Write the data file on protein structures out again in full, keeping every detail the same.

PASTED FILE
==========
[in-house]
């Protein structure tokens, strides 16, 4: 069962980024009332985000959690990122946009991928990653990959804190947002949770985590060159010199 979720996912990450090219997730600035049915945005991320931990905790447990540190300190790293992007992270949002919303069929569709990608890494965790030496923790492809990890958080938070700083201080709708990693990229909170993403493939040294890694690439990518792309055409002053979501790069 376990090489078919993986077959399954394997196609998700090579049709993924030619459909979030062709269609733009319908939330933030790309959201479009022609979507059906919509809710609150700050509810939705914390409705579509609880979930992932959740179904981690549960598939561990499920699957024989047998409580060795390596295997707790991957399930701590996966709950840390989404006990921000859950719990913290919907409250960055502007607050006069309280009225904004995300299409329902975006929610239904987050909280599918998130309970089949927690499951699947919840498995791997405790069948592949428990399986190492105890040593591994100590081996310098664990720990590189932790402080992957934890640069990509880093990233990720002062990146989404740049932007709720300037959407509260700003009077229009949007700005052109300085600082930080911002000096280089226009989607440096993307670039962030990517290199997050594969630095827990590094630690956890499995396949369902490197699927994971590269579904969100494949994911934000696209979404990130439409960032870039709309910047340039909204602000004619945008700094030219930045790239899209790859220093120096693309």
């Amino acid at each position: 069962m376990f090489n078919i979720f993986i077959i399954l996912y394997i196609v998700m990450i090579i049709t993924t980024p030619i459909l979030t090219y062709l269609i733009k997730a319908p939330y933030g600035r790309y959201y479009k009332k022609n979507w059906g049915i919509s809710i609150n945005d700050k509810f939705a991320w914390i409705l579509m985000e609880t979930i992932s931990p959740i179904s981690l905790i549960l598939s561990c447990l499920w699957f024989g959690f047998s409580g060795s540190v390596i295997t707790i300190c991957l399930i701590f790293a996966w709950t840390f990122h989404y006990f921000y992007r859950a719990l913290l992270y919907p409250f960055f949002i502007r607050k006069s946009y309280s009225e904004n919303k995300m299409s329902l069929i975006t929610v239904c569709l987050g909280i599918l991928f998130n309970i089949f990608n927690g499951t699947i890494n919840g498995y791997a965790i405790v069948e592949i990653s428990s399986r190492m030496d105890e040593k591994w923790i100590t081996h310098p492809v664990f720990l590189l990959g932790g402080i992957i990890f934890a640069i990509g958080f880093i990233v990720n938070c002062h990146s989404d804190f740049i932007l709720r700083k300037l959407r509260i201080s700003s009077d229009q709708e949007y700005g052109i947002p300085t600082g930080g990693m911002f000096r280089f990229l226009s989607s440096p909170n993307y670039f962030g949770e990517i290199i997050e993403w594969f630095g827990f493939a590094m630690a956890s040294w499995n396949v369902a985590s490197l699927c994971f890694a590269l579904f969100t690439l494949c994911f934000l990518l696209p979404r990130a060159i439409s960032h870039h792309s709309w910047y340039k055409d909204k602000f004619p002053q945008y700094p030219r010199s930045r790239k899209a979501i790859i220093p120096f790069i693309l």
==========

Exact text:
[in-house]
């Protein structure tokens, strides 16, 4: 069962980024009332985000959690990122946009991928990653990959804190947002949770985590060159010199 979720996912990450090219997730600035049915945005991320931990905790447990540190300190790293992007992270949002919303069929569709990608890494965790030496923790492809990890958080938070700083201080709708990693990229909170993403493939040294890694690439990518792309055409002053979501790069 376990090489078919993986077959399954394997196609998700090579049709993924030619459909979030062709269609733009319908939330933030790309959201479009022609979507059906919509809710609150700050509810939705914390409705579509609880979930992932959740179904981690549960598939561990499920699957024989047998409580060795390596295997707790991957399930701590996966709950840390989404006990921000859950719990913290919907409250960055502007607050006069309280009225904004995300299409329902975006929610239904987050909280599918998130309970089949927690499951699947919840498995791997405790069948592949428990399986190492105890040593591994100590081996310098664990720990590189932790402080992957934890640069990509880093990233990720002062990146989404740049932007709720300037959407509260700003009077229009949007700005052109300085600082930080911002000096280089226009989607440096993307670039962030990517290199997050594969630095827990590094630690956890499995396949369902490197699927994971590269579904969100494949994911934000696209979404990130439409960032870039709309910047340039909204602000004619945008700094030219930045790239899209790859220093120096693309």
């Amino acid at each position: 069962m376990f090489n078919i979720f993986i077959i399954l996912y394997i196609v998700m990450i090579i049709t993924t980024p030619i459909l979030t090219y062709l269609i733009k997730a319908p939330y933030g600035r790309y959201y479009k009332k022609n979507w059906g049915i919509s809710i609150n945005d700050k509810f939705a991320w914390i409705l579509m985000e609880t979930i992932s931990p959740i179904s981690l905790i549960l598939s561990c447990l499920w699957f024989g959690f047998s409580g060795s540190v390596i295997t707790i300190c991957l399930i701590f790293a996966w709950t840390f990122h989404y006990f921000y992007r859950a719990l913290l992270y919907p409250f960055f949002i502007r607050k006069s946009y309280s009225e904004n919303k995300m299409s329902l069929i975006t929610v239904c569709l987050g909280i599918l991928f998130n309970i089949f990608n927690g499951t699947i890494n919840g498995y791997a965790i405790v069948e592949i990653s428990s399986r190492m030496d105890e040593k591994w923790i100590t081996h310098p492809v664990f720990l590189l990959g932790g402080i992957i990890f934890a640069i990509g958080f880093i990233v990720n938070c002062h990146s989404d804190f740049i932007l709720r700083k300037l959407r509260i201080s700003s009077d229009q709708e949007y700005g052109i947002p300085t600082g930080g990693m911002f000096r280089f990229l226009s989607s440096p909170n993307y670039f962030g949770e990517i290199i997050e993403w594969f630095g827990f493939a590094m630690a956890s040294w499995n396949v369902a985590s490197l699927c994971f890694a590269l579904f969100t690439l494949c994911f934000l990518l696209p979404r990130a060159i439409s960032h870039h792309s709309w910047y340039k055409d909204k602000f004619p002053q945008y700094p030219r010199s930045r790239k899209a979501i790859i220093p120096f790069i693309l």